In Context: Understanding Racial Trauma's Impact on Financial Literacy


We stand by our belief that if financial education isn’t working for everyone, it isn’t working at all. Chloe McKenzie’s most recent piece as NEFE’s visiting scholar details the ways in which financial education, if left unchecked and unexamined, can exacerbate financial trauma for those who are oppressed by current structures within our financial systems. As champions of effective financial education, we invite leaders within our field to listen to and consider the all-too-common experiences that Chloe details. Her voice – one among many who have been ignored or unheard – deserves our attention. We cannot fully evolve into a field that truly serves all people on their paths toward financial well-being without the inclusion of diverse perspectives and the fortitude to act upon what is shared.

We understand that this paper may feel provocative to some. However, sitting with the discomfort that this scholarship, thought leadership and research evokes is necessary to support women’s and BIPOC’s financial well-being. We will continue to push for nuanced approaches to financial education: those that situate peoples’ experiences of systemic racism and trauma in context, and those that integrate culturally sensitive teaching. Without these efforts, we risk further inflicting financial trauma and pushing away economically vulnerable populations who need both educational and wider systemic support.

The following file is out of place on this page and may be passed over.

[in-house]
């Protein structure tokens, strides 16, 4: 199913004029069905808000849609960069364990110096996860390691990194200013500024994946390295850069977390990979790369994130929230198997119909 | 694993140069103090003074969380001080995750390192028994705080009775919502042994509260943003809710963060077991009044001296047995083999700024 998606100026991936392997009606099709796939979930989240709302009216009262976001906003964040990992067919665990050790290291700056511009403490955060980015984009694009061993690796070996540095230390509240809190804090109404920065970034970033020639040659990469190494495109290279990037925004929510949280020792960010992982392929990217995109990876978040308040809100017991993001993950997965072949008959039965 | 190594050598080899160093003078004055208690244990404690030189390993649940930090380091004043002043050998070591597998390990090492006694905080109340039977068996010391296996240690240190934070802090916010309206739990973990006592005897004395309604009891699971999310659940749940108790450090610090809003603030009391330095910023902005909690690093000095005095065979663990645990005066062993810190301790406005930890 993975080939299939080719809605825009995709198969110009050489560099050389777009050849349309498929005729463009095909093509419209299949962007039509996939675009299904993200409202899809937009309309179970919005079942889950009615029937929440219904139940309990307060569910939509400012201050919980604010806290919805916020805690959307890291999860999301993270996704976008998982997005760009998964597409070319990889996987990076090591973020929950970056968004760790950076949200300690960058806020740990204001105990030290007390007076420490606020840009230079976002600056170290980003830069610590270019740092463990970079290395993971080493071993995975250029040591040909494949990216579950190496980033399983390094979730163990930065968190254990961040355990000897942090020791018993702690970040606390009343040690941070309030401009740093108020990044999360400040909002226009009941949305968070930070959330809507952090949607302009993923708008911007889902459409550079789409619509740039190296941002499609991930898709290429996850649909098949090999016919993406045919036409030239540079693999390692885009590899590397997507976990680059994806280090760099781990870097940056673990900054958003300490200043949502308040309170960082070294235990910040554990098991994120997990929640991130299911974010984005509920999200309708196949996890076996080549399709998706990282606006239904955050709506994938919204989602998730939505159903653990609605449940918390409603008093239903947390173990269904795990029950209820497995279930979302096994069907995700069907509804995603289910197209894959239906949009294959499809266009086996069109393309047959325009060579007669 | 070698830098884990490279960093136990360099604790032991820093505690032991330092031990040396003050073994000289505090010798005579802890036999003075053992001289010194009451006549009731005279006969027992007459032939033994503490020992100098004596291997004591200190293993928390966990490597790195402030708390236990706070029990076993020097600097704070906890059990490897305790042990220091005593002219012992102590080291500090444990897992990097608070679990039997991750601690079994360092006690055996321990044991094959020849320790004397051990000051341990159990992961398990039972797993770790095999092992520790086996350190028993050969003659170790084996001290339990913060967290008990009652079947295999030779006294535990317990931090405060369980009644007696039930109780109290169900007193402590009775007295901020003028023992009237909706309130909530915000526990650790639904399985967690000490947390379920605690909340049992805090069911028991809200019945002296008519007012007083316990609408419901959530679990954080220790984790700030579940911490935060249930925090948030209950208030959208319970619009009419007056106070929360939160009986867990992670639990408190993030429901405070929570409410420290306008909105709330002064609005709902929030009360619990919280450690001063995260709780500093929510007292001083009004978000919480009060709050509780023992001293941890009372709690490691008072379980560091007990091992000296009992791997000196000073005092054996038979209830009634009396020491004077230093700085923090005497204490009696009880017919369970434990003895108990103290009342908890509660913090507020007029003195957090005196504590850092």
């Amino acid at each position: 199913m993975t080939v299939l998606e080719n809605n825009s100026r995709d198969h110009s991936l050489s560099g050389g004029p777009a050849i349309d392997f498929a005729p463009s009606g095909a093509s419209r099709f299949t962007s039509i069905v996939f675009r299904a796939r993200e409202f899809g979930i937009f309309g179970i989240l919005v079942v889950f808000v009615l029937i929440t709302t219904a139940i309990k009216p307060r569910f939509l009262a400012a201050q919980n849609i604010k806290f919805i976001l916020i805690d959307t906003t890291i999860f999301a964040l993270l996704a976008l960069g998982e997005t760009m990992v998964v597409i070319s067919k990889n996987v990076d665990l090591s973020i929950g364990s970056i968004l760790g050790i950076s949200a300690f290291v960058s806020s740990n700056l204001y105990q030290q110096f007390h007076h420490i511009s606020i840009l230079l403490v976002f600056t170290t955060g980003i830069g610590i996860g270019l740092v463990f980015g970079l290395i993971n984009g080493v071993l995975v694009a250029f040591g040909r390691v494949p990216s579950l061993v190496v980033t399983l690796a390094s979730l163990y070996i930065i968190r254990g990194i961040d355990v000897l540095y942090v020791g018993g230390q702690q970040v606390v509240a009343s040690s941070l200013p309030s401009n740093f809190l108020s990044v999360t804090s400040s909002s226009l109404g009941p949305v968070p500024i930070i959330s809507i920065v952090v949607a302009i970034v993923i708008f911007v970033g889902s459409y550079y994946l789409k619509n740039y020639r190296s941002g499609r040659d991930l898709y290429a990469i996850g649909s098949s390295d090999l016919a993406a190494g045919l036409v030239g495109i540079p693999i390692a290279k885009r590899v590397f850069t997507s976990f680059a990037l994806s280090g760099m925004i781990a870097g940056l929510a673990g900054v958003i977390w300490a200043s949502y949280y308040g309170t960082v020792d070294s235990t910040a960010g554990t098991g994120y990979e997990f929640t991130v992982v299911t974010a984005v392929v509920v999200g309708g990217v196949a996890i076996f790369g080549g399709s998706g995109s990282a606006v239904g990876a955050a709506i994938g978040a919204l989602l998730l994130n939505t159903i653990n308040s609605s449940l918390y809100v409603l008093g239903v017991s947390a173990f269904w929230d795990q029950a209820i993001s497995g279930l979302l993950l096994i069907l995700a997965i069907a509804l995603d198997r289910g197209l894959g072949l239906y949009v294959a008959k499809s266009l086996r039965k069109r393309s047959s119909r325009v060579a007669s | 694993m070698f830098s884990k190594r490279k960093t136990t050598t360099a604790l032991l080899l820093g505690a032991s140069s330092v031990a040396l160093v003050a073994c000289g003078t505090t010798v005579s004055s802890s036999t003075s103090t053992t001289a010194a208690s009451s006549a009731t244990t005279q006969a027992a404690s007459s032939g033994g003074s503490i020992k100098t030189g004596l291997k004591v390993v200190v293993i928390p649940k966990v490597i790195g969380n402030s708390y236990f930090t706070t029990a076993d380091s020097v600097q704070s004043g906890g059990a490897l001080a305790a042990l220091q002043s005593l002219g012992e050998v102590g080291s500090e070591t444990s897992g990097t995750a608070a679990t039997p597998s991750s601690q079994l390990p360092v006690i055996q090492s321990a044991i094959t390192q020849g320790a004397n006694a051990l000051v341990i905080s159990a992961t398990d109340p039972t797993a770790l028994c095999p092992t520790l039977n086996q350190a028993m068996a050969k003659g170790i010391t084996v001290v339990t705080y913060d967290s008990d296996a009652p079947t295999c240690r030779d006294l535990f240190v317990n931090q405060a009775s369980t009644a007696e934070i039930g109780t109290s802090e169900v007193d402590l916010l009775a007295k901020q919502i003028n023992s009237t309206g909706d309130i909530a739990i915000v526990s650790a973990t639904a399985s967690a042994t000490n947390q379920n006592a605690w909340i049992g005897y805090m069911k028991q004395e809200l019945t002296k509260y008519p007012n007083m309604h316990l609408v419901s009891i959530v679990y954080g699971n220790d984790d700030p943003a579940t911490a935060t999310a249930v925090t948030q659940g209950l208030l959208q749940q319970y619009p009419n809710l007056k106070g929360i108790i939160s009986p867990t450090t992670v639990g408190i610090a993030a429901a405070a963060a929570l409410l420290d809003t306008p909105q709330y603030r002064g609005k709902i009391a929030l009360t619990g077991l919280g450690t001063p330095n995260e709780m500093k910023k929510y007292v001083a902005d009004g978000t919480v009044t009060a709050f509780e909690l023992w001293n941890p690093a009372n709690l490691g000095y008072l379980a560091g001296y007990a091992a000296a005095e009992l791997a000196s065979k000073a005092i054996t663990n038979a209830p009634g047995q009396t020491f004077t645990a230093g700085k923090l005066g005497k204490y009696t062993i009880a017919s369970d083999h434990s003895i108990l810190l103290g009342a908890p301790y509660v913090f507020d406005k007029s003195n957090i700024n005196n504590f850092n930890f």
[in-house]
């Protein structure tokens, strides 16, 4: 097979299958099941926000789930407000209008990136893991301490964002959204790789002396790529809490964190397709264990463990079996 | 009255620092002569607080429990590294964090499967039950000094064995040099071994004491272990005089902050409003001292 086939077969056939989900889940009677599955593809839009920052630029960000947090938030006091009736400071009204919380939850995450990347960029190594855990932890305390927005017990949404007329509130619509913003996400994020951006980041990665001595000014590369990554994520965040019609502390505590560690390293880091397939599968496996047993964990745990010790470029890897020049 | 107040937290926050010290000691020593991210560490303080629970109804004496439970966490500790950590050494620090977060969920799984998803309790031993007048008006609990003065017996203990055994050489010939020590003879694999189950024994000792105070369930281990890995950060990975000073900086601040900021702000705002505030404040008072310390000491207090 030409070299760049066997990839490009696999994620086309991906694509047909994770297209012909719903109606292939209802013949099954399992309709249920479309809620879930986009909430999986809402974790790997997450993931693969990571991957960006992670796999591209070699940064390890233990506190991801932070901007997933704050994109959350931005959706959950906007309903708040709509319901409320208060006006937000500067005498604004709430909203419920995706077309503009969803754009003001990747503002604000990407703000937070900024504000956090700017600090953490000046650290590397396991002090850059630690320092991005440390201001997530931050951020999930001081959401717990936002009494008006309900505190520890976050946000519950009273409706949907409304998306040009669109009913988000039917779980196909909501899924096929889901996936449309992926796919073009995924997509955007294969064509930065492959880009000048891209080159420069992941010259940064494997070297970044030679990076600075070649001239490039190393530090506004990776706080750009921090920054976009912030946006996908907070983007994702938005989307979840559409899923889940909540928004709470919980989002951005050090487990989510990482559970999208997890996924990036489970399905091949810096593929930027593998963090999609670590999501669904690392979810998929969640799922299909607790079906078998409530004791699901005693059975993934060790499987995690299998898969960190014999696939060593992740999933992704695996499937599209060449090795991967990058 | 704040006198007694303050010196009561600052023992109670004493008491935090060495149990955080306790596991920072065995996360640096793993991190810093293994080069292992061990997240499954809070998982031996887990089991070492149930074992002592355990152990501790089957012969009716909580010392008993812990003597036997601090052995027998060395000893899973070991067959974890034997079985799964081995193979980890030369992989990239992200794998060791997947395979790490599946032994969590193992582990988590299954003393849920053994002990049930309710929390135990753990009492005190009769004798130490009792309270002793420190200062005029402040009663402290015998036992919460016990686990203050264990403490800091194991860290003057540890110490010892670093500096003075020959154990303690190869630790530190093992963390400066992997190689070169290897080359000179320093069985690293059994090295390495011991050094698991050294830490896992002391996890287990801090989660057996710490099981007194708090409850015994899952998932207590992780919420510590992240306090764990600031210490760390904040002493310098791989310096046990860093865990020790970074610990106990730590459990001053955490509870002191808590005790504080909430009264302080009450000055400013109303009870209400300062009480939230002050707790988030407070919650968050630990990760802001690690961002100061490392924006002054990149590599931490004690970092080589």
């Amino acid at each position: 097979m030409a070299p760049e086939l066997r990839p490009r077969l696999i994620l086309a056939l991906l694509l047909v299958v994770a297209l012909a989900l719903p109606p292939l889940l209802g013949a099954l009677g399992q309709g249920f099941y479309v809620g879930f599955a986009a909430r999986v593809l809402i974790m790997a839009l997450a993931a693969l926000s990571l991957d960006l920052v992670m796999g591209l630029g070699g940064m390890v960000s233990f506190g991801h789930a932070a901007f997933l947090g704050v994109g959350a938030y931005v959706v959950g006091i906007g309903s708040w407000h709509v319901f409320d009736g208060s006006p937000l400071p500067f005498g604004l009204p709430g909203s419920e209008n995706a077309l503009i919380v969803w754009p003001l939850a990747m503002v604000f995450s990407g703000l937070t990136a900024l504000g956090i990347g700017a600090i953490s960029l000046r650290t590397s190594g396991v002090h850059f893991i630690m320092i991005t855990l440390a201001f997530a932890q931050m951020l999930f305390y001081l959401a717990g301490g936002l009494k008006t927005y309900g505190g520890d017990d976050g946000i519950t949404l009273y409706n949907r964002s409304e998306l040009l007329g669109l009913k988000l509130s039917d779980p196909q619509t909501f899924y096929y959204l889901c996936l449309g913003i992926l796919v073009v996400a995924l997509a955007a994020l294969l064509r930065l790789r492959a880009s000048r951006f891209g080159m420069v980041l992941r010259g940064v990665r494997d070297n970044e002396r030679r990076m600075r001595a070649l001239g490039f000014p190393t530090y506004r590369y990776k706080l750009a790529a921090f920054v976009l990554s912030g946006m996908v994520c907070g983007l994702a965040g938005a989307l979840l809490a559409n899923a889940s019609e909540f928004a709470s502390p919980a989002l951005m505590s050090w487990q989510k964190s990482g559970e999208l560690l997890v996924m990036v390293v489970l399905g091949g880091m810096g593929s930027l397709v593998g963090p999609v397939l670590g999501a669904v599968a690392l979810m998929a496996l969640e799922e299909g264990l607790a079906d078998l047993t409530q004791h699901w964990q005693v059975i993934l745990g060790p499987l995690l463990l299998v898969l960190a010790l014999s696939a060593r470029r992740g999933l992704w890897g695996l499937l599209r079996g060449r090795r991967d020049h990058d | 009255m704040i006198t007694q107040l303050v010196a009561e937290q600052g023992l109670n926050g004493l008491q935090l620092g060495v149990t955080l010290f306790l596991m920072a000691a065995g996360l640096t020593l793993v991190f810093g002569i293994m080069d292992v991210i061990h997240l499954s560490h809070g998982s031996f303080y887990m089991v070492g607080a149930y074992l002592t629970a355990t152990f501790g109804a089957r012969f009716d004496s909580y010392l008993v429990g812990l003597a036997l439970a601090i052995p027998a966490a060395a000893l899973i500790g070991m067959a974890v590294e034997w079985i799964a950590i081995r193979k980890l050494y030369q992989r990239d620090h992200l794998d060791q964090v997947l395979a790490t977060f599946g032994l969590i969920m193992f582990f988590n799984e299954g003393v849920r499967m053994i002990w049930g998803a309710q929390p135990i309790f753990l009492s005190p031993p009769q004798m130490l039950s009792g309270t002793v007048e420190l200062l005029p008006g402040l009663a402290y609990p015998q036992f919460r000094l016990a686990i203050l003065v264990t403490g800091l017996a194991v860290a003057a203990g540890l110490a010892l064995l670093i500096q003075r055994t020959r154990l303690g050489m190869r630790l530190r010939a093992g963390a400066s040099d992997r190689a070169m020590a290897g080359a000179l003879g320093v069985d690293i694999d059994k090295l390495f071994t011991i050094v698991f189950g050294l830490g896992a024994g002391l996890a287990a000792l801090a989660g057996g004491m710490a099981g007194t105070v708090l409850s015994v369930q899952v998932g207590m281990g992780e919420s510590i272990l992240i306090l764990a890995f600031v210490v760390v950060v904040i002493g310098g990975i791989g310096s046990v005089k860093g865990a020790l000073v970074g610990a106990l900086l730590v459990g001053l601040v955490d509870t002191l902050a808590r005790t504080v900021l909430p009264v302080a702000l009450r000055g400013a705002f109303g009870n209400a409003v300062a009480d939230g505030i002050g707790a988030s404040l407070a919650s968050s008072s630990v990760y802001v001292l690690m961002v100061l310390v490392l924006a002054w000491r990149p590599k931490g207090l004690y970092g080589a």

In recent years, NEFE’s Personal Finance Ecosystem has been a way for us to contextualize financial education within a broader financial landscape. The framework consistently illustrates our common refrain that financial education is not – nor should it be – the only solution to improving financial well-being. From a practice standpoint, we must consider how financial trauma impacts the financial well-being of individuals and communities and press toward holistic solutions that recognize systemic harm and the many barriers that exist to reaching populations that have been marginalized for too long.

We see it as our responsibility to raise the visibility of these issues, work toward a greater understanding of them, and amplify strong solutions. We know others in the field are also contributing to this national conversation. For example, the Aspen Institute is working toward inclusive wealth-building solutions. Additionally, FinEd50, a consortium comprised of the Council for Economic Education, VISA, the National Association of State Treasurers, and NEFE, is focused on providing equitable access to resources and culturally responsive financial education curricula. And, we continue to prioritize research initiatives that examine and improve the scales, measures, datasets and research design used within our field to improve the visibility of underrepresented populations and gain insights into systemic inequality that can be obscured without disaggregated data.

The financial education field must continue to invest in research that explores how to close access and outcomes gaps for communities of color and must advocate for changes that support the entire ecosystem of financial well-being.

Financial education policies and mandates should be designed with strong measures of evaluation to ensure they work for all populations. For educators, counselors and other practitioners, a better understanding of financial trauma can support learners socially and emotionally, leading to more effective learning experiences. NEFE is amplifying voices like Chloe’s to build a better understanding of the limitations and shortcomings of the financial education field so that we collectively can work toward better solutions.

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